Most of us hardly notice good writing when we see it. That's because, often enough, it doesn't declare itself. It's as smooth as ice, as easy to swallow as a cold soda on an August day. But what about bad writing? Think of over-sweet fruity candy with a fake taste. Candy that sticks to your cheeks.
One component of bad writing is that is is often trite and commonplace. It may employ TRIGGER PHRASES that are cloyingly obvious or dull.
Let's start with a brief list of "banish me" phrases. I'm sure you can add others you've seen and scorned.
In the press... those terrible story wrap-ups on TV and radio news - the "duh!" factor:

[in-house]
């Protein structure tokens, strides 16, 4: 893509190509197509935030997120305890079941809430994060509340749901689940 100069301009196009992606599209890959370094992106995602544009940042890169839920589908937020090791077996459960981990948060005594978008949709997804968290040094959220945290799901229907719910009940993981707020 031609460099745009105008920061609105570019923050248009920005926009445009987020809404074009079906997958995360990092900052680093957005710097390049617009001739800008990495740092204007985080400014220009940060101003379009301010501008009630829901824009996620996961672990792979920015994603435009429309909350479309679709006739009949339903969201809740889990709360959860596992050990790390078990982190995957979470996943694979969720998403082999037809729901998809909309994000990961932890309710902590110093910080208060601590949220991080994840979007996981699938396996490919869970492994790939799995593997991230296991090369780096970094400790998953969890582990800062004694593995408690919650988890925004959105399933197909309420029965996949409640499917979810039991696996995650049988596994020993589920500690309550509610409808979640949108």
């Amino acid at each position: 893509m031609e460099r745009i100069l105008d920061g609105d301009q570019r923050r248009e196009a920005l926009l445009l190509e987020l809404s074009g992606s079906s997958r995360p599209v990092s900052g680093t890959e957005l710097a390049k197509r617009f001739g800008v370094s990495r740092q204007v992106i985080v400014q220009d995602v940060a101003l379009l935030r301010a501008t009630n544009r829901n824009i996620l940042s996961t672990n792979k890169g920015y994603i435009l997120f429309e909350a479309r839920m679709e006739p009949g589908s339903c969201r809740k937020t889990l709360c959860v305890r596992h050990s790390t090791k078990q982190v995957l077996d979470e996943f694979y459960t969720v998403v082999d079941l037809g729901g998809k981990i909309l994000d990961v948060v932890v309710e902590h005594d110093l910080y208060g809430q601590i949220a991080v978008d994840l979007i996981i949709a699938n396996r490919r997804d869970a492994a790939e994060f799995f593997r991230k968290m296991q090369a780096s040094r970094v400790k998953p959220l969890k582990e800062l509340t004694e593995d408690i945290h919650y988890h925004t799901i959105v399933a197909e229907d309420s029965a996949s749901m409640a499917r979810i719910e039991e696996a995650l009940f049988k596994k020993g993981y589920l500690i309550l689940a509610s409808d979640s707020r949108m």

"And so it seems that the conflict in Gaza is has not nearly reached its conclusion."
"Wall Street continues to confuse its investors after another down day."
"Corruption appears to be rampant among the rebel forces."
"It may be years before the courts determine who is to blame for this sordid mess."
"It is likely that we will not see a resolution to the tense political situation anytime soon."
Setting the stage for a news story or editorial:
"In today's difficult economy ..."
"Facing legal and ethical challenges from her opponents..."
"Today, more than ever, businesses face competitive pressures (blah blah blah)"
"This deal helps Wall Street, but what about Main Street?" (Never, anyone, never, write this one again. And don't even consider rephrasing it.)